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Calling .js files directly

 11:19 am on Jun 30, 2011 (gmt 0)

Is there a way of preventing direct requests for .js files unless they've been requested by, eg:, the html file they were written for?

www.domain.fu/page.html -> x.js = ok
www.domain.fu/jsdirectory/x.js = fail

Thank in advance



 11:40 am on Jun 30, 2011 (gmt 0)

You could may be check the referrer and if empty abort. However, you will need to do this server-side, perhaps with PHP and process all your .js files through PHP.

However, the MAJOR problem with this is the referrer is unreliable. The referrer could be empty under normal conditions (for some users) and your pages will break.


 11:47 am on Jun 30, 2011 (gmt 0)

Ok, I had a feeling .php would be the best option. Thank you.
The problem I'm having is the TalkTalk (UK ISP) Anti Virus Scanning bot. It hits my .js files around 20 times every day and is thus starting to use quite a chunk of bandwidth.
I've blocked its' obvious U-A's and as many IP's as I can trace but it has now started using user-IP's which clearly would not be good to block. I don't mind them virus checking my files, I just want them to stop doing it so damned often.
However, this is off-topic for this thread now so I'll maybe post elsewhere.
Thanks again.


 12:15 pm on Jun 30, 2011 (gmt 0)

Does the TalkTalk bot not obey robots.txt?

Just to follow on from my post above (in light of what you have mentioned). When a bot requests your page (or .js files) I'm not sure that this is the same as a 'direct request' anyway?!


 12:35 pm on Jun 30, 2011 (gmt 0)

No, it has ignored robots since day one. That was my very first attempt at stopping it but despite calling the robots file at almost every visit, it simply disregards it.

No I guess you're correct there but I'd still be more comfortable knowing I can stop it if/when its' usage gets beyond acceptable. I've even tried emailing their support twice but have had no response as I'm not a TalkTalk/Tiscali customer.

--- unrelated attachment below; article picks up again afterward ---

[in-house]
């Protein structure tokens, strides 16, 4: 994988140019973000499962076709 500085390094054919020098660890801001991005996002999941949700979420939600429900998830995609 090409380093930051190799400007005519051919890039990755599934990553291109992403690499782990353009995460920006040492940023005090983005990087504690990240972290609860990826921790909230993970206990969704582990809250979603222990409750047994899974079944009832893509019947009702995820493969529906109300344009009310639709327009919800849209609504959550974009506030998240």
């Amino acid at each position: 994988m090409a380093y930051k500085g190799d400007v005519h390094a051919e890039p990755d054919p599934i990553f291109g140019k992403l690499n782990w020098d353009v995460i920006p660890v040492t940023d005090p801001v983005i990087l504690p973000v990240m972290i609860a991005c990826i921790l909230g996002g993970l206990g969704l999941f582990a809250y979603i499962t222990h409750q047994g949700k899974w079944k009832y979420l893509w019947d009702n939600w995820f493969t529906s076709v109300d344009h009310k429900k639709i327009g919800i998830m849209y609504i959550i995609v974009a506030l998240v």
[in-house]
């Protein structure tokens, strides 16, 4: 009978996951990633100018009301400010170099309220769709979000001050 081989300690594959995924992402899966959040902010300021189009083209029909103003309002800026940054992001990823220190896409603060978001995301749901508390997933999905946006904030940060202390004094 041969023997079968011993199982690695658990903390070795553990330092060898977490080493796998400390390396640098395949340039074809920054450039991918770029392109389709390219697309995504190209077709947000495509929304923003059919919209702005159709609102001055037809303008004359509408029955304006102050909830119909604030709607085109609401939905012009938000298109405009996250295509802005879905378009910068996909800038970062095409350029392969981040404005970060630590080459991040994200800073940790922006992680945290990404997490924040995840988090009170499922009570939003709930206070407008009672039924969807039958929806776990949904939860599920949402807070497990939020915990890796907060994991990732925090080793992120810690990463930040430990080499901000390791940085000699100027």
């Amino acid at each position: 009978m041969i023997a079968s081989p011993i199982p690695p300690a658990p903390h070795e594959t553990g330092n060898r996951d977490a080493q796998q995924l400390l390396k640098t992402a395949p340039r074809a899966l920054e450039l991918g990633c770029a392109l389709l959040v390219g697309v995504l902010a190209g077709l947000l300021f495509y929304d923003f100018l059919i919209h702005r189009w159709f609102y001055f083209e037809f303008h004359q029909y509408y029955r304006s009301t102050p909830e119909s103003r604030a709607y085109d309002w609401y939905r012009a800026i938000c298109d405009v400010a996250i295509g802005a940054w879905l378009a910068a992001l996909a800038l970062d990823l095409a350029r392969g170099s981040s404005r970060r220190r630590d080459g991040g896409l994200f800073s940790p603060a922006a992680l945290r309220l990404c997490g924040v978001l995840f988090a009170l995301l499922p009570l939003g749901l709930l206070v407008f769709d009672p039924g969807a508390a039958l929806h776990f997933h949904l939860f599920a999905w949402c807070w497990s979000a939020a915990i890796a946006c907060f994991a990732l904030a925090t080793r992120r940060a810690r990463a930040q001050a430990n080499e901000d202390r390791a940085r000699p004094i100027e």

7:24 pm on Jun 30, 2011 (gmt 0)

Well, look at it from the user's point of view. If you're doing a virus scan of every site you visit, or every unfamiliar site (don't know how it works at their end), and the scanner says "I'm not allowed to check" or "I couldn't get in", wouldn't that make you suspicious of the site?

I just did a quick log check and confirmed that TalkTalk's visits are always associated with a human visit to the same site at the same time. If two different people visit the same page in close succession, you'll see two separate TalkTalk visits. They only check text files-- in my case html and associated js. (Not css, so if you've figured out how to make a virus that lives in an external stylesheet you're home free.)


 11:36 pm on Jun 30, 2011 (gmt 0)

Ah OK, ... this is a virus scanner that is running on the users (home) computer? If the scanner is connected to user requests then this shouldn't be impacting your bandwidth too much is it? Or is the content being downloaded twice - once by the scanner, once by the browser (since the scanner appears to be making its own requests)?!

I run Avast! anti virus which also has a web scanner, but it doesn't request any web content itself as far as I'm aware. It appears to intercept the content that the browser has requested.

But if the virus scanner bot is requesting site content and making its presence known by specifying a friendly User Agent then couldn't a malicious site cloak its 'bad' content anyway?!


 2:04 am on Jul 1, 2011 (gmt 0)

They do a separate download, immediately adjacent to the user request. (Logs being logs, it might show up as either a second before or a second later. But I think this is about logs' timekeeping-- I've seen similar hiccups in above-suspicion contexts-- not any weirdness at their end.)

IPs I've seen recently (multiple occurrences of each):
where the nnn is not my obfuscation, it means more than one number in this slot. They do download their own copy of the page, but they don't download images, so unless you have really fat pages it shouldn't be much of a bandwidth issue.

Quick edit: Oops. When I said "same site" above, I of course meant "same page". Or same URL, if you want to be snarky about it ;)


 8:06 am on Jul 1, 2011 (gmt 0)